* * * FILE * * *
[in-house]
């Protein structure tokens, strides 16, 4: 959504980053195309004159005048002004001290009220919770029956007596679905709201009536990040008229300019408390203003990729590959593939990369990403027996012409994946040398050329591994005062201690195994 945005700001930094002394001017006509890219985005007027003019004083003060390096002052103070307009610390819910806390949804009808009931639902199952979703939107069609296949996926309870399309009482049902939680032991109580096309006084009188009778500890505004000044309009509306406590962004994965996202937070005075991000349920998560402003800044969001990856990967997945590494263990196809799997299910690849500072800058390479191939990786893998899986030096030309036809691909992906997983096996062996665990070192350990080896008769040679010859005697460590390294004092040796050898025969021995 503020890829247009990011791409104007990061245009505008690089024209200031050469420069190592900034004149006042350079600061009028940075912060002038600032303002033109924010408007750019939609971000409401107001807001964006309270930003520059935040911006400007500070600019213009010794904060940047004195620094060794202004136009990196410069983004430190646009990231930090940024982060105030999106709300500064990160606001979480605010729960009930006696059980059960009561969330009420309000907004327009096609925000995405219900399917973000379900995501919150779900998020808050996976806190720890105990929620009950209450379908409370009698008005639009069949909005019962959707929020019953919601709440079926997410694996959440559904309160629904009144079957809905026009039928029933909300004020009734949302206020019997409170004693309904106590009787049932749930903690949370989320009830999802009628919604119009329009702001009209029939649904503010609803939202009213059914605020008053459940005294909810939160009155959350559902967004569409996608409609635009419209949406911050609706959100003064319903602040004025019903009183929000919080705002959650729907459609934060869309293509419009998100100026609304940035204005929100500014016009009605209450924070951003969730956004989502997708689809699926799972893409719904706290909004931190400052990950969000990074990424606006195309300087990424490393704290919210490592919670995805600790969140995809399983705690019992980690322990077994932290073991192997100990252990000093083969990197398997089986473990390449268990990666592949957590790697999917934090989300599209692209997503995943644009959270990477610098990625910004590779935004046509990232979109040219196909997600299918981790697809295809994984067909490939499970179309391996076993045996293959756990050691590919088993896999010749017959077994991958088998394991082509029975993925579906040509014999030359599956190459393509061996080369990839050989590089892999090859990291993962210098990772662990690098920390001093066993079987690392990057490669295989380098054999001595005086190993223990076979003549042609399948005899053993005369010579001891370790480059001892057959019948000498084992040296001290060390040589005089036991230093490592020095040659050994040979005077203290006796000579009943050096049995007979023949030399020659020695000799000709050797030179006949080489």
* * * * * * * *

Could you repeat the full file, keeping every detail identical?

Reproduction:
[in-house]
């Protein structure tokens, strides 16, 4: 959504980053195309004159005048002004001290009220919770029956007596679905709201009536990040008229300019408390203003990729590959593939990369990403027996012409994946040398050329591994005062201690195994 945005700001930094002394001017006509890219985005007027003019004083003060390096002052103070307009610390819910806390949804009808009931639902199952979703939107069609296949996926309870399309009482049902939680032991109580096309006084009188009778500890505004000044309009509306406590962004994965996202937070005075991000349920998560402003800044969001990856990967997945590494263990196809799997299910690849500072800058390479191939990786893998899986030096030309036809691909992906997983096996062996665990070192350990080896008769040679010859005697460590390294004092040796050898025969021995 503020890829247009990011791409104007990061245009505008690089024209200031050469420069190592900034004149006042350079600061009028940075912060002038600032303002033109924010408007750019939609971000409401107001807001964006309270930003520059935040911006400007500070600019213009010794904060940047004195620094060794202004136009990196410069983004430190646009990231930090940024982060105030999106709300500064990160606001979480605010729960009930006696059980059960009561969330009420309000907004327009096609925000995405219900399917973000379900995501919150779900998020808050996976806190720890105990929620009950209450379908409370009698008005639009069949909005019962959707929020019953919601709440079926997410694996959440559904309160629904009144079957809905026009039928029933909300004020009734949302206020019997409170004693309904106590009787049932749930903690949370989320009830999802009628919604119009329009702001009209029939649904503010609803939202009213059914605020008053459940005294909810939160009155959350559902967004569409996608409609635009419209949406911050609706959100003064319903602040004025019903009183929000919080705002959650729907459609934060869309293509419009998100100026609304940035204005929100500014016009009605209450924070951003969730956004989502997708689809699926799972893409719904706290909004931190400052990950969000990074990424606006195309300087990424490393704290919210490592919670995805600790969140995809399983705690019992980690322990077994932290073991192997100990252990000093083969990197398997089986473990390449268990990666592949957590790697999917934090989300599209692209997503995943644009959270990477610098990625910004590779935004046509990232979109040219196909997600299918981790697809295809994984067909490939499970179309391996076993045996293959756990050691590919088993896999010749017959077994991958088998394991082509029975993925579906040509014999030359599956190459393509061996080369990839050989590089892999090859990291993962210098990772662990690098920390001093066993079987690392990057490669295989380098054999001595005086190993223990076979003549042609399948005899053993005369010579001891370790480059001892057959019948000498084992040296001290060390040589005089036991230093490592020095040659050994040979005077203290006796000579009943050096049995007979023949030399020659020695000799000709050797030179006949080489």